Many countries including Nigeria are currently in recession. The year 2020 has been characterized by the coronavirus (COVID-19) pandemic. Its impact has continued to have a severe impact on businesses, households, and economies globally and one of its consequences is inflation. Though inflation affects all of us; but most importantly high inflation could be hostile to economy and business especially the micro, small and medium enterprises (MSMEs).
With persistent inflation, businesses and households often perform poorly, and expectedly more money is paid for the same goods and services. This has been the troubling trend in Nigeria, where high price increases have been recorded in transportation, food cost, household needs, raw materials, pharmaceutical products, motor cars, vehicle spare parts, equipment, and in prices of services amongst others. Admittedly, inflation erodes our value of money and also erodes the purchasing power of all of us.
Purchasing Manager’s Index (PMI) a leading economic statistics indicator, has confirmed Nigeria slipped into its second recession in July, the third quarter of 2020. This was caused by dwindling oil revenues and the coronavirus pandemic. In quarter 2, Nigeria’s National Bureau of Statistics (NBS) reported that the economy contracted by 6.1 percent. An economy is said to be in a recession when output contracts for two straight quarters. The average PMI for July, August, and September- the third quarter, was 45.3 points. Whenever PMI is below 50 points, it is a sign of contraction; while a reading above 50 points signals expansion.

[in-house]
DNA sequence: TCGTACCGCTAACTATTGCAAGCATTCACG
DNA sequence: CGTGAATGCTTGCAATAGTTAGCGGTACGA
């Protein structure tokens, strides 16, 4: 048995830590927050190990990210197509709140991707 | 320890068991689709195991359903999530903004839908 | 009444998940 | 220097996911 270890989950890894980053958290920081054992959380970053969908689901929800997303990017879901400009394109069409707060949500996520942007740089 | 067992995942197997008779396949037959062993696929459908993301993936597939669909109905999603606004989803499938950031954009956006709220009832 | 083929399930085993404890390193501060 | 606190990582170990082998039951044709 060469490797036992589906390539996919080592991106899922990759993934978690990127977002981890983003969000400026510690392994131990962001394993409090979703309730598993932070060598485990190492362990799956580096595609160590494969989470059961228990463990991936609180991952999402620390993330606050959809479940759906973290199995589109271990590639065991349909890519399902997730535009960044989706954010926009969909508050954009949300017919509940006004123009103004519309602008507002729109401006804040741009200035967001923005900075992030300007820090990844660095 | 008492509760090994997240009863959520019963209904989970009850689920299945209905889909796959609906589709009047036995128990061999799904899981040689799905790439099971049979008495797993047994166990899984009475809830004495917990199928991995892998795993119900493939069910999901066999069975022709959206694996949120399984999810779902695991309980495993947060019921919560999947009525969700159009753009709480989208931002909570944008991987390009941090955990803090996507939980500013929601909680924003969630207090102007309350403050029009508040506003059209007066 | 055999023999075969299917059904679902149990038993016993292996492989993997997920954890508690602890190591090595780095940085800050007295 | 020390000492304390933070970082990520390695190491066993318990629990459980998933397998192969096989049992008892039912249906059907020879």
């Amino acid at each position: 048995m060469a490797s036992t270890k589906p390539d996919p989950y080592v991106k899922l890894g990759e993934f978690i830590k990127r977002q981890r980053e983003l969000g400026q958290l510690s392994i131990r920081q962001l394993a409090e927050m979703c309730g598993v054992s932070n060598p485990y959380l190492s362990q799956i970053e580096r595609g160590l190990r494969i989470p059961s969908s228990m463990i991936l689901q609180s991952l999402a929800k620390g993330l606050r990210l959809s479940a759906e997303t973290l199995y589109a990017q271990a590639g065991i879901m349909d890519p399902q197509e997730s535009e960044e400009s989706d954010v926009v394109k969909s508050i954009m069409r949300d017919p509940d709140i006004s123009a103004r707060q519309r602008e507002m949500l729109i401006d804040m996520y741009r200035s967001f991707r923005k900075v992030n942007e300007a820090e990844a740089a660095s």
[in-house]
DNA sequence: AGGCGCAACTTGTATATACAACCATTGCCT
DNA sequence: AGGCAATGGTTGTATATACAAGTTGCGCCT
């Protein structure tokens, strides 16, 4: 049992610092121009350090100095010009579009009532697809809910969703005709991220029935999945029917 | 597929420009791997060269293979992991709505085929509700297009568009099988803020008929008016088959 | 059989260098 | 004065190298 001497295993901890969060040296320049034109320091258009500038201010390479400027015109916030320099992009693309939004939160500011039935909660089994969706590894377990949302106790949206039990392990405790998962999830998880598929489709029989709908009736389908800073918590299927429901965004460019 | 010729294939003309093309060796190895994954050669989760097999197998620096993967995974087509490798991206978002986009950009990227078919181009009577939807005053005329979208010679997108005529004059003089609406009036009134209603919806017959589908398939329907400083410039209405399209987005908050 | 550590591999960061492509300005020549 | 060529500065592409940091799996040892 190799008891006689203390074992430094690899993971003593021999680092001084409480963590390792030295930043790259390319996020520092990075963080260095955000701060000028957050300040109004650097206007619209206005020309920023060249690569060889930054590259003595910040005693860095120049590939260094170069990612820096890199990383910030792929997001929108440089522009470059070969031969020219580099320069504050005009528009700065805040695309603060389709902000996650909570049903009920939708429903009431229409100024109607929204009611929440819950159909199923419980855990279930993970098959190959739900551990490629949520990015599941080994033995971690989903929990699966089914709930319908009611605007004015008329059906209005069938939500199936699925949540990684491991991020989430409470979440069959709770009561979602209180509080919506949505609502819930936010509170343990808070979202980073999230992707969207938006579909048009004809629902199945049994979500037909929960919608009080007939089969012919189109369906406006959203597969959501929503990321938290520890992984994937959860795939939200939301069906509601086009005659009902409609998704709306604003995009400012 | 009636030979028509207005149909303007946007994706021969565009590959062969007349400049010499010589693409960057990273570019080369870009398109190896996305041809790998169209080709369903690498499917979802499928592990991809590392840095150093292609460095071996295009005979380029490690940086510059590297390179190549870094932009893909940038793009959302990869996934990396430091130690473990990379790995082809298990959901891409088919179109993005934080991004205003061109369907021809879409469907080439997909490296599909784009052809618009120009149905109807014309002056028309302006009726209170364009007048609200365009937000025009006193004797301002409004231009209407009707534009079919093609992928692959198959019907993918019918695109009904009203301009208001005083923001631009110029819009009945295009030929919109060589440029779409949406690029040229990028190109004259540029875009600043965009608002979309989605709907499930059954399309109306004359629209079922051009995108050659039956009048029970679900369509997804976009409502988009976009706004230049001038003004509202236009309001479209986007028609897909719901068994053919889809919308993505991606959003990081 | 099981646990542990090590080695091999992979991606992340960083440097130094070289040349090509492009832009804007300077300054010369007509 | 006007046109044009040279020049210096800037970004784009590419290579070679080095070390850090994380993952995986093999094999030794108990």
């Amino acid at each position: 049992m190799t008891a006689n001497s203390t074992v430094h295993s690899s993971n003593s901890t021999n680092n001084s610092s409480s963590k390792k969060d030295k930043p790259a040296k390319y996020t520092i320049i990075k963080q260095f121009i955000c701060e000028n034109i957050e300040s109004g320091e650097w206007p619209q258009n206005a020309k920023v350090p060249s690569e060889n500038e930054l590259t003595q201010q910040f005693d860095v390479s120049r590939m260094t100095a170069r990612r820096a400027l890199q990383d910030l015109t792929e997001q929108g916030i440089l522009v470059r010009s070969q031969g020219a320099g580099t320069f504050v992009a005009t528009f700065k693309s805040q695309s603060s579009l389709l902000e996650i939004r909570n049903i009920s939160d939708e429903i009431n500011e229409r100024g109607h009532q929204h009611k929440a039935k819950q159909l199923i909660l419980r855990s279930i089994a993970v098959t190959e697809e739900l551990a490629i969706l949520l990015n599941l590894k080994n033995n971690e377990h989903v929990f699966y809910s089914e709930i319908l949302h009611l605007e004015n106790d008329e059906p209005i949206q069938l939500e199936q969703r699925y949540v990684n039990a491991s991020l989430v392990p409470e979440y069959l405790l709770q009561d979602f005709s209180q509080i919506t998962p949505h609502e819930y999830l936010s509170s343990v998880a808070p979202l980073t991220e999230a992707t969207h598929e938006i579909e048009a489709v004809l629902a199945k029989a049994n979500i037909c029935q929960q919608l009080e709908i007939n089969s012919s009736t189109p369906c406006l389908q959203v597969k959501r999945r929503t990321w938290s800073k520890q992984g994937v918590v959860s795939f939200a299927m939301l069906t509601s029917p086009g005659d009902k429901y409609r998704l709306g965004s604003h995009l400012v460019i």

The consequences and impact of inflation (price instability) in Nigerian cannot be over-emphasized. Key amongst the consequences of inflationary pressure is the persistent decrease in the purchasing power of citizenries especially at a time when the economy is in recession and pandemic is ravaging.